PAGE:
The report detailed that there were planned major housing developments and regeneration schemes in Havering, and in addition some areas have seen rapid housing growth and other demographic changes that have led to more families with school age children moving into these areas, which in turn created an additional demand for school places.


The Sub-Committee noted the following next steps:


·         That the statutory process required for any school expansion including pre-consultation activity, publication of statutory notices and implementation of decisions. At the same time as the statutory process being conducted, any required planning permissions must be sought before the Local Authority could publish the statutory notices.


·         A further Cabinet report would be prepared for autumn 2017 which would provide an update to the current pupil projections and identify plans to meet the planned demand for school places up until 2020/21.


The Sub-Committee was informed that phase four programme was currently being implemented and planning for phase five was under way.


The Chairman requested that School Provision & Commissioning Manager formally invite the School’s Commissioner to the next meeting of the sub-committee.


The Sub-Committee noted the update report.




The Sub-Committee received an update report that outlined the plans to review services provided by the Local Authority to schools over the next academic year.


The report detailed that the relationship between Education Services and schools continues to evolve.


It was stated that against a backdrop of academisation and proposed changes to schools funding it was important for schools to receive timely, coherent and quality services from the borough to enable schools to deliver quality teaching, learning and support to children locally.


The Sub-Committee noted that traded services were experiencing challenging economic conditions and this was anticipated to continue. The Local Authority’s statutory duties to schools reduced further as more schools become academies.


The Sub-Committee was informed that it was imperative to find financial savings across Children’s Services and as such it was timely for the service to undertake a wholescale review of both statutory and traded services available to schools and reshape our relationship locally.


The Sub-Committee was informed that in order to develop new structures and models of service delivery, it was necessary to look at three broad groups of services during the period of the review:


Group 1: Services with exclusively statutory roles


In broad terms, the following education functions remain with the local authority on a statutory basis:


·         The provision of sufficient high quality early years and school places, and provision for vulnerable children and adults (up to the age of 25);

·         Appropriate assessment and support for the borough’s most vulnerable children and young people; and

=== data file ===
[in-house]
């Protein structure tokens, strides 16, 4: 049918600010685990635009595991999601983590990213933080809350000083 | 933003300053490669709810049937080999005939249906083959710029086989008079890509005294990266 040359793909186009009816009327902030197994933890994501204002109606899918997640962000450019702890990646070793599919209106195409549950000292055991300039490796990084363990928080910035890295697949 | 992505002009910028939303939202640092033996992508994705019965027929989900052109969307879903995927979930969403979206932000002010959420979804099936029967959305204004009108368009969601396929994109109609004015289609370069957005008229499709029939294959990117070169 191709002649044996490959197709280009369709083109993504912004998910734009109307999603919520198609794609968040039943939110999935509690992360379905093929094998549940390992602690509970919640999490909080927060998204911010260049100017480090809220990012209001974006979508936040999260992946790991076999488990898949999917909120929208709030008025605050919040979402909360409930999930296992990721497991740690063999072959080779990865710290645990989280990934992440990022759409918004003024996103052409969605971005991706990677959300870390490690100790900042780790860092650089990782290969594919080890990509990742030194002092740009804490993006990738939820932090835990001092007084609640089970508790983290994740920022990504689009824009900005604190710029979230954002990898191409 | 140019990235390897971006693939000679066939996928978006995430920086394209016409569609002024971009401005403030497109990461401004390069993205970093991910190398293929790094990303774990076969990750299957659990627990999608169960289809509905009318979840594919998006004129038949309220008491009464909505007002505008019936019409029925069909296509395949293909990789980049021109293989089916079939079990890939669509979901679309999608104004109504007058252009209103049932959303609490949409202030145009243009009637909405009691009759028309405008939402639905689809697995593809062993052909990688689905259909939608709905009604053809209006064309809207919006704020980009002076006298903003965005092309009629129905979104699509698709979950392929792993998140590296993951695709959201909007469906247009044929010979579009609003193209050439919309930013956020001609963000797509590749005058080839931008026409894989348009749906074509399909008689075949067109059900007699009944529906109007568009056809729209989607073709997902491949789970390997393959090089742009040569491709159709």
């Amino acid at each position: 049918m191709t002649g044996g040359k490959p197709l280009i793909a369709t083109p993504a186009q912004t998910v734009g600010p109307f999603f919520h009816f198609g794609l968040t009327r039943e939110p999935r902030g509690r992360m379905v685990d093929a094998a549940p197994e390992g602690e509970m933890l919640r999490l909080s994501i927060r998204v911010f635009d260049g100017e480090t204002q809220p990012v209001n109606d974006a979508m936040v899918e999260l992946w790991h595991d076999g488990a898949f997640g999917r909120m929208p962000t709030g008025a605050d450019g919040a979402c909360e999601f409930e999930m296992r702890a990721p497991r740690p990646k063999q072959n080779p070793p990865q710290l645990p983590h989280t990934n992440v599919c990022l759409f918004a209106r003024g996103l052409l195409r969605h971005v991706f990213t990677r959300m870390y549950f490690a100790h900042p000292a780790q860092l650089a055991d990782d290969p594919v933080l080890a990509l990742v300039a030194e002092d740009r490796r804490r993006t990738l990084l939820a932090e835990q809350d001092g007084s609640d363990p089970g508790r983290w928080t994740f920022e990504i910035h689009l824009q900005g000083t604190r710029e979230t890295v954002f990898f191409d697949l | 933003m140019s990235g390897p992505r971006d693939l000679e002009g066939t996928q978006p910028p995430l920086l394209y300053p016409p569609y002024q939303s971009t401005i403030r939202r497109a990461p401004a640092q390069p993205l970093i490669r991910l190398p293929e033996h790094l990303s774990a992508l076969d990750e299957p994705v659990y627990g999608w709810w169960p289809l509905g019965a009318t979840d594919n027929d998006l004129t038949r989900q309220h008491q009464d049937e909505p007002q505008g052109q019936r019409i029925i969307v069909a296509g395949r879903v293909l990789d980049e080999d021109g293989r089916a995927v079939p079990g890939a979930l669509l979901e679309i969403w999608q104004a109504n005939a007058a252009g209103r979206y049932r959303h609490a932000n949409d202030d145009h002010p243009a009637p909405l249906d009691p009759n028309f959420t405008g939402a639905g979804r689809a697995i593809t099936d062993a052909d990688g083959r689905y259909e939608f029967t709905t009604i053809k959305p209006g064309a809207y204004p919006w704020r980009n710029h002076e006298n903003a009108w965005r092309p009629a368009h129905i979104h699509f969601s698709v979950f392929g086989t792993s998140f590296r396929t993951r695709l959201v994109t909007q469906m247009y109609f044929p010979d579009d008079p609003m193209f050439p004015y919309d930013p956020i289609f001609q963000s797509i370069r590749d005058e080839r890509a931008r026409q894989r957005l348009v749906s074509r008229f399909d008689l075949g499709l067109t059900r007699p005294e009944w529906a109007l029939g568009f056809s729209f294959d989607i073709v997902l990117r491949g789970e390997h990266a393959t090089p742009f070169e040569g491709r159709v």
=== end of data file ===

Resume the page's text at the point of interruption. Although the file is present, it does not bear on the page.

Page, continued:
·         Appropriate and prompt intervention to prevent school failure in respect of maintained schools.


Group 2: Services that have no statutory functions

These are (broadly) services where the local authority does not have a statutory duty to provide a function, for example the provision of school governor training to academies, or the provision of school improvement quality assurance services to academies.


Group 3: Services that have both statutory and non-statutory functions.

In broad terms, these are services and functions where the local authority has a duty and schools and / or the local authority fund services at or beyond a statutory minimum. For example, behavioural support to schools potentially falls into this category.


The following objectives of a review of education services were outlined:


The approach to reviewing education services is proposed to be conducted using the following objectives:

·         The reconfiguration and streamlining of statutory and essential in-house services will reflect a new role for the local authority at reduced cost and with increased efficiency. To achieve this objective we will look for greater synergy between some elements of children’s social care and education services, to be focused on the more vulnerable young people and families in the borough;


·         Ensure that schools in Havering continue to thrive by retaining/securing high-quality non-statutory services. This objective will be achieved at significantly reduced (or zero) cost to the authority by creating financially sustainable commercial services which could remain within the council, or be part of partnership arrangements with other local authorities or ‘spin  ...  view the full minutes text for item 42.



To consider any other item in respect of which the Chairman is of the opinion, by reason of special circumstances which shall be specified in the minutes, that the item should be considered at the meeting as a matter of urgency.


The Chairman reminded the Sub-Committee that a meeting to discuss the issue of Foster Carers would be arranged in the near future, once formalised with officers an invitation would be sent to all Members of the sub-committee.